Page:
Joe & Mac
Platform:  Super Nintendo
Players:  1-2
 
 
 
 
 
 

    One could argue that platform games hit their golden stride in the 16 bit era.  While the Sega Genesis was primarily known for excellent sports titles and the Super Nintendo for a wide variety of role playing games, both consoles had many quality offerings in the platformer genre.  If a game appeared on both consoles they would usually have slight reworks between versions and sometimes would be totally different games.  Such is the case with Joe & Mac, while Genesis owners got a port of the arcade game Caveman Ninja, Super Nintendo owners were given a platformer in the vein of the arcade game.

Description:  Ahh, the Stone Age.  Blue sky, dinosaurs roaming the planet, and plenty of cave babes.  Life is good - or it was before all the cave babes were kidnapped and it's up to Joe & Mac to rescue them.  Joe & Mac is a side scrolling platform game that plays like a mix of Super Mario Bros., Hudson's Adventure Island, and a little bit of Contra.  While this is far different from the arcade game of which it's based upon, I actually like this more than any other game in the series.  There are healthy amounts of Adventure Island in this title.  Basically you progress from left to right, picking up different weapons, defeating enemies, jumping from platform to platform, and at the end of each stage defeat a boss to rescue a cave babe.  Weapons are caveman themed with things like bones and stone wheels and the game puts up a good challenge for even the most experienced player.

Graphics:  One of the aspects that the Super Nintendo hardware really could do well was color and that is nowhere more apparent than in games like Joe & Mac.  Everything is bright, vibrant and detailed.  While everything has a distinct cartoon touch it doesn't mean that the detail levels are any less well done.  Imagine a super enhanced version of some of the better Bonk's Adventure graphics, but with a tinge more realism.  All the sprites are well animated, especially the huge boss enemies.  The enemies, player characters, backgrounds, all of it, carry a very unique comic book style.

Sound:  There's nothing really incredible here but high production values throughout.  For the most part the background music is comprised of tropical sounding tunes that are right at home given the setting of the game.  Boss encounters have their own theme and sound effects are more than passable.  Over all the sound doesn't add to the game very much but it doesn't detract from the experience either so it's a happy medium.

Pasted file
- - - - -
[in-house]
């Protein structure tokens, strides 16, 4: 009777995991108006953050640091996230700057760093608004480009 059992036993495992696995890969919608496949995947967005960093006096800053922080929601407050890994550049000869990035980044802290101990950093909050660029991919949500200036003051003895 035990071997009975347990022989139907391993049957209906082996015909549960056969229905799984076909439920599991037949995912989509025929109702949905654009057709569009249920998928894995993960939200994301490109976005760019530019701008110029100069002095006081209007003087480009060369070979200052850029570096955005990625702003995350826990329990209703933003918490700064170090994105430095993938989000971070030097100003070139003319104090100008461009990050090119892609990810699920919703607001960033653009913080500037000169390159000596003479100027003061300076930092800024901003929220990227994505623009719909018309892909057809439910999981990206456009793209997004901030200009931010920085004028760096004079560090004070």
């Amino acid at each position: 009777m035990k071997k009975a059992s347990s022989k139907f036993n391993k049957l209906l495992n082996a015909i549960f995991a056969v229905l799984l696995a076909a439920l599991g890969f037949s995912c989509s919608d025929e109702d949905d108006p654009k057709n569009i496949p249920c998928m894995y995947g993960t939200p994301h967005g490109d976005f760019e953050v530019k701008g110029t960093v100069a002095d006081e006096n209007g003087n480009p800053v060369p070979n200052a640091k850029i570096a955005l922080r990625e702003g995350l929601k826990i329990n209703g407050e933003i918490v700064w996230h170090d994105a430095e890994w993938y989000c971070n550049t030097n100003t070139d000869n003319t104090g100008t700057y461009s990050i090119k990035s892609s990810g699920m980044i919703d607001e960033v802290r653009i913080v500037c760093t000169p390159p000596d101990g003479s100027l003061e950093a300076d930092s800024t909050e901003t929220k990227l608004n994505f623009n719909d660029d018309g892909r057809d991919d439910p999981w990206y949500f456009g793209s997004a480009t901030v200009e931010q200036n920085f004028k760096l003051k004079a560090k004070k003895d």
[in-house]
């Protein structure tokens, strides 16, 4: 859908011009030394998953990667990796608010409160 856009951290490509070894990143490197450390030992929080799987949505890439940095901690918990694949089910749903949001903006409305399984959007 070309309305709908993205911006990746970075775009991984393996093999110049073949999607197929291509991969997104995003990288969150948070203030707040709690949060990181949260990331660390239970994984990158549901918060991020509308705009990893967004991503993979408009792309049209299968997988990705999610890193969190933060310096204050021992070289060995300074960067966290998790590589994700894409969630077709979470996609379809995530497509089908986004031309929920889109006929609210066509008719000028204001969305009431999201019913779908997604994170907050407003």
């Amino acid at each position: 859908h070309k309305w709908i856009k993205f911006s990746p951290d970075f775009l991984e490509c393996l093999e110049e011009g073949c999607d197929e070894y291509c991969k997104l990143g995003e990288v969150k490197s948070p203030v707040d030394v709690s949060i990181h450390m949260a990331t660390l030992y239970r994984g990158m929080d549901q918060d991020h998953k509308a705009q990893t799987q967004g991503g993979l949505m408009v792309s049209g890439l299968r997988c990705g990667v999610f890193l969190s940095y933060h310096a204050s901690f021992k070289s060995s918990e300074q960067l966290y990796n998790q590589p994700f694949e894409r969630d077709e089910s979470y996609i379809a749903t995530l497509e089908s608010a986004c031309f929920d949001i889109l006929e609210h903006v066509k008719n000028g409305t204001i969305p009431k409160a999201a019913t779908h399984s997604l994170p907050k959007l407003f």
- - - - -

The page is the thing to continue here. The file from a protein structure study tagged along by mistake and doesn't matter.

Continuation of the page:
Play Control:  Throughout most of the game the control is fine.  Things are a little mushy and slightly delayed but that is adapted to rather quickly.  The problems come from some of the boss battles where collision detection gets a little touchy.  Those who know me know that the number one thing I hate in video games is bad collision detection - there's simply no excuse for it.  For some of the boss battles where this is an issue it's mainly due to a very small area where damage can be afflicted.  These boss battles in particular are also where the mushiness of the controls comes back to hurt you.  The final boss in the game is relentless and there will be cheap deaths a-plenty as you wrestle with the controls to get in your shots.

Replay:  After the game is completed there really isn't much else to do.  The two player option provides a welcome opportunity to get in some classic platforming action with a friend.  Ian (of the InsaneTeam) and myself used to play this for hours during its release in our younger days and it was always a popular rental.  While there isn't a ton of replay value the challenge is moderately high and the game has enough stages and variety to make it worth a runthrough every now and then.  One wouldn't expect this game to be bursting with replay value as it's supposed to be an action arcade platformer - not a long and drawn out adventure title.  With that in mind there's more than enough game here to keep most occupied.

Final Verdict:  If you enjoy platform games with a bit more action than the norm then Joe & Mac will be a worthwhile purchase.  Strangely enough this game seems hard to come by now days, especially boxed and complete.  I will admit that it has some of my least favorite box art (right up there with the Tengen port of Rolling Thunder on the NES) but the game contained within is a solid action platformer.  If you see a copy of this, grab it, if anything it'll be a fun little diversion for a couple hours.  This is one of those series that has a strong cult following and with production values as high as they are and a style all its own, it's easy to see why.
 

Written on 04-21-06 by David, insanedavid@classicplastic.net


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